Insider tip: Same school district, but Ivoryton, minutes away, is at least a third cheaper.
First Impression: If you’ve got kids, no problem, affirms Ann Thompson, head of adult services at the Essex Public Library; plenty of Little League and soccer to bond over. Apparently if you have an interest in anything else, too, you’re in luck. The library calls itself “The Cultural Hub”—and it actually is. Currently hosting 348 programs a year, activities include bridge, a knitting club, jewelry making, and lectures ranging from architecture to the paranormal. It’s even got books.
The Reality: If you’re 22, Essex probably isn’t for you. It’s a friendly town, but there aren’t a lot of young singles. “There aren’t many apartments, and no real nightlife,” Ann says. “Town makeup is generally families or retirees,” while younger families gravitate toward Ivoryton. Another route to friendship: volunteering. “Volunteerism is huge,” she says, with a garden club, ELT, Audubon, and, of course, the library.
“I don’t know anyone who isn’t volunteering for something.”
First Impression: The Griswold Inn’s Tap Room is like the inside of a dark whiskey barrel, but lively and crowded, with live music. The Wine Bar serves goose mousse pâté on grilled crostini and a signature fondue, with a wine selection that gets kudos from the New York Times and Wine Spectator. Colonial classics, like chicken potpie, are served in the historic dining room, where they feel right at home.
The Reality: Mostly the sidewalks roll up at 8:00 p.m., but “The Gris” stays up late (since 1776), along with the pub at The Black Seal seafood restaurant, catty-corner across Main Street. Dining options are limited in the village proper, but the Copper Beech Inn (Ivoryton), The Red House (Deep River), and Liv’s Oyster Bar (Old Saybrook) are minutes away. Olive Oyl’s in town does creative take-out; Essex
Coffee & Tea pours the lattes.
First Impression: It’s pretty cool having your own museum right in town. The Connecticut River Museum, at Steamboat Dock, sits within a historic 1878 warehouse. Besides sheltering artifacts and manuscripts, it’s busy with eagle watches, workshops, and special exhibits. During the Holiday Train Show, the third floor whistles and chugs with a mind-blowing model town that’ll thrill your kids and revive your inner child. Owner Steven Cryan is on hand to buzz the young crowd with a remote-controlled helicopter.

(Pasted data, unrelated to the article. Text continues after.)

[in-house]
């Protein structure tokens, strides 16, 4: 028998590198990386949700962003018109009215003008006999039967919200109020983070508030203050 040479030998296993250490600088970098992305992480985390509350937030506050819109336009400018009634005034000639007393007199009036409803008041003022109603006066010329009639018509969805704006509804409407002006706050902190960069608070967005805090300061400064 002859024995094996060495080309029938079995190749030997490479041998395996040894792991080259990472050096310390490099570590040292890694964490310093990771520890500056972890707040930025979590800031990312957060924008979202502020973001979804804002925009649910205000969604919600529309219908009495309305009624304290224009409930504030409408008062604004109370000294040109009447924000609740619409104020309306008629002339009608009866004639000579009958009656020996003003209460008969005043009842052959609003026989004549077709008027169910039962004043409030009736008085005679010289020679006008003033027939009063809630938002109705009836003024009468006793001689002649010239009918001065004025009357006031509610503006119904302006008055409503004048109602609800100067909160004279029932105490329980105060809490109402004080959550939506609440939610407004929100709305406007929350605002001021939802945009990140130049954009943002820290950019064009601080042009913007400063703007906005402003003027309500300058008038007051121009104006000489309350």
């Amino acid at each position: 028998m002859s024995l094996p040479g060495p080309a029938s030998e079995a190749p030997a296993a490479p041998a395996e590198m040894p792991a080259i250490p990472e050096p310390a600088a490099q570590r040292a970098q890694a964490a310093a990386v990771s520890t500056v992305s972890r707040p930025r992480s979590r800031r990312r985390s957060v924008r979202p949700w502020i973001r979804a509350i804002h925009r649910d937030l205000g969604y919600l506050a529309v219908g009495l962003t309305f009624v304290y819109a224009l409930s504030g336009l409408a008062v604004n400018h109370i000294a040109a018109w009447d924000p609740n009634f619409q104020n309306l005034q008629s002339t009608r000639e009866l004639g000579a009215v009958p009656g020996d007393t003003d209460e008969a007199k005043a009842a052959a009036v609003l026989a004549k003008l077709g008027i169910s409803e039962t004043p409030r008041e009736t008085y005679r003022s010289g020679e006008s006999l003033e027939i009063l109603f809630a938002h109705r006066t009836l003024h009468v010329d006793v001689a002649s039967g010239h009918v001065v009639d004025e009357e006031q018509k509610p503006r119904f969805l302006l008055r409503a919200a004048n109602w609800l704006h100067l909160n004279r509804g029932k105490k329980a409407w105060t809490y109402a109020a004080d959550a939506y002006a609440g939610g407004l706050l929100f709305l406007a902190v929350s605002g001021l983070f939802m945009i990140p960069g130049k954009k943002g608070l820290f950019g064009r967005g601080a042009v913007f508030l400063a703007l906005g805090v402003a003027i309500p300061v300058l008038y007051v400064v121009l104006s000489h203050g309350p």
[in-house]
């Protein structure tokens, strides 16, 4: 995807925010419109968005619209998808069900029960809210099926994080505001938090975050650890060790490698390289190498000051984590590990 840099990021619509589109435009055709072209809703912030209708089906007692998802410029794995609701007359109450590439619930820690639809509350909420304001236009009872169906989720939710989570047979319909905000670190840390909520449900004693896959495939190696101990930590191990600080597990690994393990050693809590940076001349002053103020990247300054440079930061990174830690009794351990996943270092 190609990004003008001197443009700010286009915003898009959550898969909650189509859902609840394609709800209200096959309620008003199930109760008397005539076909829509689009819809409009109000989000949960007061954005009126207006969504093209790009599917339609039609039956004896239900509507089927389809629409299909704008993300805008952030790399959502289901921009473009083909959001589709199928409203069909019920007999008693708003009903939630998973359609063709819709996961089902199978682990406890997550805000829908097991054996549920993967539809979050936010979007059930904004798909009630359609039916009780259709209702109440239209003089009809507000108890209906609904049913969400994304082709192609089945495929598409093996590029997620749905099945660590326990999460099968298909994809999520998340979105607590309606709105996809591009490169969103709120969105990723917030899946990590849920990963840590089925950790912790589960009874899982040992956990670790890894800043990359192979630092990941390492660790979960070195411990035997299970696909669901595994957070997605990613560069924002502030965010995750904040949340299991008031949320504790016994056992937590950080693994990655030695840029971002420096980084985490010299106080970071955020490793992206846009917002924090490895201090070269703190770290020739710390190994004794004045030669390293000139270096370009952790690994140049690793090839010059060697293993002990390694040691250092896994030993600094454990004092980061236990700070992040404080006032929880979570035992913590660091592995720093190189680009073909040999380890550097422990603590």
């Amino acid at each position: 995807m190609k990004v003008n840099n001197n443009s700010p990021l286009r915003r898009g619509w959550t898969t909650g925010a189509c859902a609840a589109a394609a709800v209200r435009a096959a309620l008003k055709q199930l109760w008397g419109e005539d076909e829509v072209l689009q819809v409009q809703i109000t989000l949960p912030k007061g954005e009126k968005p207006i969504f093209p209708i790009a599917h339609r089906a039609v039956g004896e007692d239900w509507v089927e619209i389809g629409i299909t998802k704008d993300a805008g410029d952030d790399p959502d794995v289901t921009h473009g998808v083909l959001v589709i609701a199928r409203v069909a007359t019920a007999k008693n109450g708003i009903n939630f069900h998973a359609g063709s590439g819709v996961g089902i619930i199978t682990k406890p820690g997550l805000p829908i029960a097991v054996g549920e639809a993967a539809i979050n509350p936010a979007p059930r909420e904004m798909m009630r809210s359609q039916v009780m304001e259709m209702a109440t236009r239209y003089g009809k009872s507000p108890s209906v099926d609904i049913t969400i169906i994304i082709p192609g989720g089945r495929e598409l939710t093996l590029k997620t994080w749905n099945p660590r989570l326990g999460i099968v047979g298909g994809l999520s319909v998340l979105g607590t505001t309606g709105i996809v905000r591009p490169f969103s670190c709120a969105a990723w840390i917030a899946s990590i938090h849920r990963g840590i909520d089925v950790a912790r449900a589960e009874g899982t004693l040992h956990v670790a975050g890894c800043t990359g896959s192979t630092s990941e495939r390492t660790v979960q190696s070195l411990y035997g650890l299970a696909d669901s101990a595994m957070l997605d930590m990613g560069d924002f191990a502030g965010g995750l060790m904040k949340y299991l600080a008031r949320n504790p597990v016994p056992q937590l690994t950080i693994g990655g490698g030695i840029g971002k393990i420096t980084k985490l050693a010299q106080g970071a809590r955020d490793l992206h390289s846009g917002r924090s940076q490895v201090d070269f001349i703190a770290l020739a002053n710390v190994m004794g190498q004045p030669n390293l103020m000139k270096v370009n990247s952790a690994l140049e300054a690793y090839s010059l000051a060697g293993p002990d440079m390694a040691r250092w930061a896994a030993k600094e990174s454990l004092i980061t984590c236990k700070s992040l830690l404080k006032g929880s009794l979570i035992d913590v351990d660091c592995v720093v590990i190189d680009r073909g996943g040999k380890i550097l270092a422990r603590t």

The Reality: The history scene gets livelier the deeper you dig. The active Essex Historical Society keeps its fingers on the pulse of the town’s heritage. Rail buffs can ride the vintage Essex Steam Train through the Connecticut River Valley, then hop on the Becky Thatcher riverboat. In May, the Loser’s Day Parade presents a fife-and-drum extravaganza to commemorate the 1814 British raid on Essex and the burning of American ships in the harbor. (The Museum of Fife and Drum is a just a drumbeat away in Ivoryton.)
Overheard: “Fweaky!” exclaimed a 6-year-old, from inside a 1775 submarine at the Connecticut River Museum.
COULD YOU SHOP HERE?
First Impression: Put “French” on your shop sign, and I’m happy; thus the jazzy little French Hen and its faux treasures fit the bill. If you’re gift shopping, you can probably cover all the bases in Essex, from kids (Toys Ahoy!) to chocolate (Truffle Shots) to teapots (Weekend Kitchen) to reproduction antique games (Goods & Curiosities).
The Reality: If you want to put food on your table, you’ll have to travel a few miles to Centerbrook, where all amenities—supermarket, pharmacy, gas stations—are tucked away.